Thursday, November 18, 2010

A thank-you note

Within the past week, I have had several experiences that have left me moved, inspired, and amazed at how photography acts as a means of connection and intimacy for me, in the most surprising ways.

Over the weekend, I did a photoshoot for The (Trans)Gender Series, and I can't wait to develop the film.  I have been working on this project for so many years that the amount of time I spend on it necessarily ebbs and flows.  This is partially due to the fact that I prefer to meet subjects in a more natural way than taking out an ad looking for trans or gender variant folks.  There are times when I have a long list of people to photograph and there are times when I don't, and I focus on other projects.  Recently, I've had a resurgence of opportunities to work on this project and to share the work with others.  Just this fall, I have had photos from The (Trans)Gender Series in 3 shows, which has led me to meet new people and hear their stories.  I have also been inspired by recent events such as hearing Ivan E. Coyote and S. Bear Bergman read, the I AM: Trans People Speak campaign that the Massachusetts Transgender Political Coalition released last week, the Cut, Healed, Mine show at The Meeting Point, and many other events and experiences.  I was recently contacted by someone expressing his interest in being photographed for this series, and he set up a photo shoot for me with 7 transguys!  I am very much looking forward to this shoot and am humbled by his interest and generosity of his time and energy.  

My favorite part about photography is that it connects me with people in a way that I would completely miss out on if I weren't photographing them.  I find myself hearing very personal stories and am humbled that people feel safe enough to share these stories with me.  I photographed someone this past week for A Place so as to Stay, and because she had seen the photograph of myself and my mom on my website, we got into a very personal conversation about my journey as well as recent struggles she had been going through.  I found this experience particularly moving because we hardly knew each other prior to the shoot, and the photo I had asked to take of her wasn't about gender or  surgery in any way.  I was reminded that by putting myself out there, I am opening up a door for other people to put themselves out there in an equally intimate way.  I was still reeling from this wonderful experience when I got two e-mails from people I have never met before, asking me about my experience with chest surgery and thanking me for making my work, telling me it helped inspire them to be who they are.  This kind of feedback is what I live for, why I make my work, why I find photography so compelling.  It connects me with people, and them with me, and hopefully with others, in a way that is unique to this particular form of expression.  It has the power to start dialogue and to change minds and hearts.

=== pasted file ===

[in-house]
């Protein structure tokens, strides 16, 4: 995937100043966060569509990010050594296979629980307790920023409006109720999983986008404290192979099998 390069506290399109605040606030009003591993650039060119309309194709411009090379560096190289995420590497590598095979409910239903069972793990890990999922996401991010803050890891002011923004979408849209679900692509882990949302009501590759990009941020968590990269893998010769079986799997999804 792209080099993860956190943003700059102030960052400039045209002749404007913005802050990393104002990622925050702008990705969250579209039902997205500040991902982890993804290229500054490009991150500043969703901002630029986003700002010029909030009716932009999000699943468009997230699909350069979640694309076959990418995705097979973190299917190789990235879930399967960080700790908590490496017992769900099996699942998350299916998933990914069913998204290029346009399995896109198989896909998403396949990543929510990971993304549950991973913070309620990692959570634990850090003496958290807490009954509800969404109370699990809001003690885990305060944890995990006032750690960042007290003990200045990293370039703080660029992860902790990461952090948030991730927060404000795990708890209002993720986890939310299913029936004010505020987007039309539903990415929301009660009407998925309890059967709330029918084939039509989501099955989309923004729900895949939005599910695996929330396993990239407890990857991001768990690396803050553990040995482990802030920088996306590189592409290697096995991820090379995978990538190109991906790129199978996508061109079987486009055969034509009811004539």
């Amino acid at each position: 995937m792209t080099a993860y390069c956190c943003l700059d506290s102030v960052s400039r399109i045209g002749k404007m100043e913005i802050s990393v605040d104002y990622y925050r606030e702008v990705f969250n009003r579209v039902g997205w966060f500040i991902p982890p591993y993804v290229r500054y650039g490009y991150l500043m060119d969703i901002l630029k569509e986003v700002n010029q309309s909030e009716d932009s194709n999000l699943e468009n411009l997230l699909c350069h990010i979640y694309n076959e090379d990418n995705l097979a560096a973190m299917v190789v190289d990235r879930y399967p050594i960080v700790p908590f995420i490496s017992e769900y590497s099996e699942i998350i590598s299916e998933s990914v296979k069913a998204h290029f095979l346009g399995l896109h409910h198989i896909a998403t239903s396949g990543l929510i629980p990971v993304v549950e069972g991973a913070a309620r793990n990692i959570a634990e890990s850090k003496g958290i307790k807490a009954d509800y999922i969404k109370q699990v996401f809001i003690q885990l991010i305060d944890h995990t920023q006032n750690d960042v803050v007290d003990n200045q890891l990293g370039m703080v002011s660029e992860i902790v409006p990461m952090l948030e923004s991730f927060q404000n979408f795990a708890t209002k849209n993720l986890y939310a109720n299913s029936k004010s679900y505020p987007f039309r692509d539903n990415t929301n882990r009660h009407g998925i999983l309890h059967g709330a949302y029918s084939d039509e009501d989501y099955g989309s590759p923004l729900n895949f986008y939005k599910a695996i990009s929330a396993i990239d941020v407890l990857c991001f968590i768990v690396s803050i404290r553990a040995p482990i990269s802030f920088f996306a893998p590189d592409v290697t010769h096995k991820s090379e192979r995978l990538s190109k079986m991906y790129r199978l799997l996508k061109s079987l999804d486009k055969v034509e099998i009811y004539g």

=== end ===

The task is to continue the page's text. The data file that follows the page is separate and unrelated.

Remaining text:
Sometimes I get so focused on things like balancing exhibition deadlines, scheduling photo shoots, and making time to work in the darkroom that I need these sorts of intimate experiences to cause me to take a step back from the practicality of it all and remind me why I do what I do.  While most of my writing and talking about my work emphasizes the exciting parts of being a photographer, like meeting amazing people and having exhibitions, there are also times when it feels hard, both to be a genderqueer person in a binary society and to be trying to positively affect the world through photography.  

So thank you to everyone who has so generously sat for a photograph, to everyone who has shared their life with me, and to everyone who has written or told me such kind words about my work.  I appreciate it all more than you know.  

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